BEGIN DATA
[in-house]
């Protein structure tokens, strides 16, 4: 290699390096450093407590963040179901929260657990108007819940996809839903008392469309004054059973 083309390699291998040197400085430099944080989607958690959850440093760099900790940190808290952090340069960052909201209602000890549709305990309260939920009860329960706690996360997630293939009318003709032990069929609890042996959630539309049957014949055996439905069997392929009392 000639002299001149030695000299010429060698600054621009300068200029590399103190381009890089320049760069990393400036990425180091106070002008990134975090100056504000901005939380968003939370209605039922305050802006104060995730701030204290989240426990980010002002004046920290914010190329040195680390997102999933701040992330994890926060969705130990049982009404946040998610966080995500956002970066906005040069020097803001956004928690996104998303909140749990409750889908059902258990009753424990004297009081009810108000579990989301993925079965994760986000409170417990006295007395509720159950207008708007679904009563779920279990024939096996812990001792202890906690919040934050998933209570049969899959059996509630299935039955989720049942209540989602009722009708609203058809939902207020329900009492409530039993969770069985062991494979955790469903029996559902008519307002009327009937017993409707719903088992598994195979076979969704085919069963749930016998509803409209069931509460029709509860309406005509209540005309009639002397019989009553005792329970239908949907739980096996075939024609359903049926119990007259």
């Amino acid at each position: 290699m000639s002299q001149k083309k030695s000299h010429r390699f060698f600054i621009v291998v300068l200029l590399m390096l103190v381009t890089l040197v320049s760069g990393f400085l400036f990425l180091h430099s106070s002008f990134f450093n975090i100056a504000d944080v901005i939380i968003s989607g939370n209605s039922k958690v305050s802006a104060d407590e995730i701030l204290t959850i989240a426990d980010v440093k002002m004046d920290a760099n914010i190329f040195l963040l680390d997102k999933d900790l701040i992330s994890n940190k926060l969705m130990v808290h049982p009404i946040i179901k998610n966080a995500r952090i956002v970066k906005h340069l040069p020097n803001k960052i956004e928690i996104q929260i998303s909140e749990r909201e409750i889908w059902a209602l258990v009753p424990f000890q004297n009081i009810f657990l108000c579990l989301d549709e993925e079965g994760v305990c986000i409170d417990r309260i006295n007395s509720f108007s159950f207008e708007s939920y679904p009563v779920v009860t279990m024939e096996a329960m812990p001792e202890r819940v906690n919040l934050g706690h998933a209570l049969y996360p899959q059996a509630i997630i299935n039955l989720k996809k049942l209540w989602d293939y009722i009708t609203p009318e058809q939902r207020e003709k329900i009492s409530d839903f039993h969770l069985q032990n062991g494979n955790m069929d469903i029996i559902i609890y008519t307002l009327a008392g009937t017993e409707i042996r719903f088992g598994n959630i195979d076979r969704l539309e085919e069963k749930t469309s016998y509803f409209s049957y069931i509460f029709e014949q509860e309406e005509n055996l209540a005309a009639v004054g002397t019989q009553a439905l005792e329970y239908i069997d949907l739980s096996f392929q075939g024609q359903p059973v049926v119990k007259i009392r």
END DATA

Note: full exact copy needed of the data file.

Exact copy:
[in-house]
């Protein structure tokens, strides 16, 4: 290699390096450093407590963040179901929260657990108007819940996809839903008392469309004054059973 083309390699291998040197400085430099944080989607958690959850440093760099900790940190808290952090340069960052909201209602000890549709305990309260939920009860329960706690996360997630293939009318003709032990069929609890042996959630539309049957014949055996439905069997392929009392 000639002299001149030695000299010429060698600054621009300068200029590399103190381009890089320049760069990393400036990425180091106070002008990134975090100056504000901005939380968003939370209605039922305050802006104060995730701030204290989240426990980010002002004046920290914010190329040195680390997102999933701040992330994890926060969705130990049982009404946040998610966080995500956002970066906005040069020097803001956004928690996104998303909140749990409750889908059902258990009753424990004297009081009810108000579990989301993925079965994760986000409170417990006295007395509720159950207008708007679904009563779920279990024939096996812990001792202890906690919040934050998933209570049969899959059996509630299935039955989720049942209540989602009722009708609203058809939902207020329900009492409530039993969770069985062991494979955790469903029996559902008519307002009327009937017993409707719903088992598994195979076979969704085919069963749930016998509803409209069931509460029709509860309406005509209540005309009639002397019989009553005792329970239908949907739980096996075939024609359903049926119990007259």
């Amino acid at each position: 290699m000639s002299q001149k083309k030695s000299h010429r390699f060698f600054i621009v291998v300068l200029l590399m390096l103190v381009t890089l040197v320049s760069g990393f400085l400036f990425l180091h430099s106070s002008f990134f450093n975090i100056a504000d944080v901005i939380i968003s989607g939370n209605s039922k958690v305050s802006a104060d407590e995730i701030l204290t959850i989240a426990d980010v440093k002002m004046d920290a760099n914010i190329f040195l963040l680390d997102k999933d900790l701040i992330s994890n940190k926060l969705m130990v808290h049982p009404i946040i179901k998610n966080a995500r952090i956002v970066k906005h340069l040069p020097n803001k960052i956004e928690i996104q929260i998303s909140e749990r909201e409750i889908w059902a209602l258990v009753p424990f000890q004297n009081i009810f657990l108000c579990l989301d549709e993925e079965g994760v305990c986000i409170d417990r309260i006295n007395s509720f108007s159950f207008e708007s939920y679904p009563v779920v009860t279990m024939e096996a329960m812990p001792e202890r819940v906690n919040l934050g706690h998933a209570l049969y996360p899959q059996a509630i997630i299935n039955l989720k996809k049942l209540w989602d293939y009722i009708t609203p009318e058809q939902r207020e003709k329900i009492s409530d839903f039993h969770l069985q032990n062991g494979n955790m069929d469903i029996i559902i609890y008519t307002l009327a008392g009937t017993e409707i042996r719903f088992g598994n959630i195979d076979r969704l539309e085919e069963k749930t469309s016998y509803f409209s049957y069931i509460f029709e014949q509860e309406e005509n055996l209540a005309a009639v004054g002397t019989q009553a439905l005792e329970y239908i069997d949907l739980s096996f392929q075939g024609q359903p059973v049926v119990k007259i009392r």